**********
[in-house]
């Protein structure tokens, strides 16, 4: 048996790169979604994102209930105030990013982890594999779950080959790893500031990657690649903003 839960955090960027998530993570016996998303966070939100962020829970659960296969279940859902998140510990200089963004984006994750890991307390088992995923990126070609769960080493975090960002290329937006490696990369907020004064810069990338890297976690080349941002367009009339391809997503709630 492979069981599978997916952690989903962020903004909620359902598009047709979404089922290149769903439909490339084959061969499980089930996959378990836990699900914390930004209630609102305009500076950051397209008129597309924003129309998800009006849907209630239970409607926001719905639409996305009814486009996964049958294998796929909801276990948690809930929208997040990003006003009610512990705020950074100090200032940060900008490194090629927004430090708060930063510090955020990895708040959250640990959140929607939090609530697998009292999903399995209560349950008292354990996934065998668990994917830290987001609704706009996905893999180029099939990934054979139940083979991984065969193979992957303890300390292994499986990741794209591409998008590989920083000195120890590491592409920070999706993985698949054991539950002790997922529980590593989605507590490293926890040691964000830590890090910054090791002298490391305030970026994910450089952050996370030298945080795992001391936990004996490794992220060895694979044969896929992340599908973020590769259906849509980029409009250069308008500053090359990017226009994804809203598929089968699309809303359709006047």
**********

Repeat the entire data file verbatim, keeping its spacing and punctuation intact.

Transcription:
[in-house]
């Protein structure tokens, strides 16, 4: 048996790169979604994102209930105030990013982890594999779950080959790893500031990657690649903003 839960955090960027998530993570016996998303966070939100962020829970659960296969279940859902998140510990200089963004984006994750890991307390088992995923990126070609769960080493975090960002290329937006490696990369907020004064810069990338890297976690080349941002367009009339391809997503709630 492979069981599978997916952690989903962020903004909620359902598009047709979404089922290149769903439909490339084959061969499980089930996959378990836990699900914390930004209630609102305009500076950051397209008129597309924003129309998800009006849907209630239970409607926001719905639409996305009814486009996964049958294998796929909801276990948690809930929208997040990003006003009610512990705020950074100090200032940060900008490194090629927004430090708060930063510090955020990895708040959250640990959140929607939090609530697998009292999903399995209560349950008292354990996934065998668990994917830290987001609704706009996905893999180029099939990934054979139940083979991984065969193979992957303890300390292994499986990741794209591409998008590989920083000195120890590491592409920070999706993985698949054991539950002790997922529980590593989605507590490293926890040691964000830590890090910054090791002298490391305030970026994910450089952050996370030298945080795992001391936990004996490794992220060895694979044969896929992340599908973020590769259906849509980029409009250069308008500053090359990017226009994804809203598929089968699309809303359709006047």